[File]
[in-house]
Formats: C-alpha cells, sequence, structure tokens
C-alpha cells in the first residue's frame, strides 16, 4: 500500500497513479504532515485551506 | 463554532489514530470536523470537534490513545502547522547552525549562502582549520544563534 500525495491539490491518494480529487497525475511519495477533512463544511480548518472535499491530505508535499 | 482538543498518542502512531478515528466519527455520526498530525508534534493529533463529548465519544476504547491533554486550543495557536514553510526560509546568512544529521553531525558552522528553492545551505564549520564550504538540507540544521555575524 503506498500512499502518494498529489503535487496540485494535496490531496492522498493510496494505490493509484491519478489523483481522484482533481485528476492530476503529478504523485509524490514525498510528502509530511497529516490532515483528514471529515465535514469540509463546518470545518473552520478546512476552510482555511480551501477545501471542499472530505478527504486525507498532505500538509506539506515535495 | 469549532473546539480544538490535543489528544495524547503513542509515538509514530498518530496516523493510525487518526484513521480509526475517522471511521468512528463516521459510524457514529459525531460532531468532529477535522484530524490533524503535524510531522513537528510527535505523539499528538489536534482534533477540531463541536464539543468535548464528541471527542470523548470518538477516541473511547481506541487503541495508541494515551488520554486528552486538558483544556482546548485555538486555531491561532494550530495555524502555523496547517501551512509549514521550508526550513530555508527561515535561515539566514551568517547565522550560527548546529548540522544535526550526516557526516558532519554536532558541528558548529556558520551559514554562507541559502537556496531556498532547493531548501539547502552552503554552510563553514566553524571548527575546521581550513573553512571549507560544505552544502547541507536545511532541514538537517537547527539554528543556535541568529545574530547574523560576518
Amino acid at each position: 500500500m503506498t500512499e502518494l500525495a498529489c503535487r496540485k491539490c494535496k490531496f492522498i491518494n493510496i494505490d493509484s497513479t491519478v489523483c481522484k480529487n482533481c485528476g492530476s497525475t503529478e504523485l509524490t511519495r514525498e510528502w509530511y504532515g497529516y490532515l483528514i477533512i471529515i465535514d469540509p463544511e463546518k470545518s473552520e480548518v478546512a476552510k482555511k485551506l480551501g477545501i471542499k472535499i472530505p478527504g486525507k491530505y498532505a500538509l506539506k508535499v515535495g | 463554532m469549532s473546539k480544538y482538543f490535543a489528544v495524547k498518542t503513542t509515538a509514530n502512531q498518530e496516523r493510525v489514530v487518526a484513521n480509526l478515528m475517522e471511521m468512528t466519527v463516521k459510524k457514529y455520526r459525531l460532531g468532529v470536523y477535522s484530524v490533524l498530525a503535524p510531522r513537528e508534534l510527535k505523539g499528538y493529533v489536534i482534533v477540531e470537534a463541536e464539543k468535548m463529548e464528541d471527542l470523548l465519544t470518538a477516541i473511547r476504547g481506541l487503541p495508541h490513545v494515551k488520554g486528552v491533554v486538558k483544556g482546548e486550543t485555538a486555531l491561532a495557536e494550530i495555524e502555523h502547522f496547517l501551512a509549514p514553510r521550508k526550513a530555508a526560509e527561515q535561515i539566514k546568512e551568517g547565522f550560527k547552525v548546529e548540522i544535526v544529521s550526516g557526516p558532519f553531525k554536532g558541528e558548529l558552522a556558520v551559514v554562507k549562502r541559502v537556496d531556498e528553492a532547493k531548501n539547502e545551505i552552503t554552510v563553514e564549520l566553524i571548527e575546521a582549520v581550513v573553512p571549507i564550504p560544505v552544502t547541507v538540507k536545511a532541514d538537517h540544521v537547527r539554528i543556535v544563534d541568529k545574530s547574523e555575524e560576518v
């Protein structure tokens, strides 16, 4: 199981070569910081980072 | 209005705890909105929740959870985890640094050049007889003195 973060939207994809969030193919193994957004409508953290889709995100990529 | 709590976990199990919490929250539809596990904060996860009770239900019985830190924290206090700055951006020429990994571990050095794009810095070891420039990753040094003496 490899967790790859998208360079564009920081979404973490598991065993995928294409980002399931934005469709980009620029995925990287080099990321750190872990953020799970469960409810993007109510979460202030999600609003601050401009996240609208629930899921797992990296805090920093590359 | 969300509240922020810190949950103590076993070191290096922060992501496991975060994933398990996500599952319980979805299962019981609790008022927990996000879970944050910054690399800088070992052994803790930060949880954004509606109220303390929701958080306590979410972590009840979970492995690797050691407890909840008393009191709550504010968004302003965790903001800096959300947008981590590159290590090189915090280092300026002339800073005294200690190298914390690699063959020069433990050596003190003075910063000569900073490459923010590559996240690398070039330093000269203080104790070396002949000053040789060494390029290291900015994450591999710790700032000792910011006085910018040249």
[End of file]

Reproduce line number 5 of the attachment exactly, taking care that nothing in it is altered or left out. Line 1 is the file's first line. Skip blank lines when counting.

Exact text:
């Protein structure tokens, strides 16, 4: 199981070569910081980072 | 209005705890909105929740959870985890640094050049007889003195 973060939207994809969030193919193994957004409508953290889709995100990529 | 709590976990199990919490929250539809596990904060996860009770239900019985830190924290206090700055951006020429990994571990050095794009810095070891420039990753040094003496 490899967790790859998208360079564009920081979404973490598991065993995928294409980002399931934005469709980009620029995925990287080099990321750190872990953020799970469960409810993007109510979460202030999600609003601050401009996240609208629930899921797992990296805090920093590359 | 969300509240922020810190949950103590076993070191290096922060992501496991975060994933398990996500599952319980979805299962019981609790008022927990996000879970944050910054690399800088070992052994803790930060949880954004509606109220303390929701958080306590979410972590009840979970492995690797050691407890909840008393009191709550504010968004302003965790903001800096959300947008981590590159290590090189915090280092300026002339800073005294200690190298914390690699063959020069433990050596003190003075910063000569900073490459923010590559996240690398070039330093000269203080104790070396002949000053040789060494390029290291900015994450591999710790700032000792910011006085910018040249």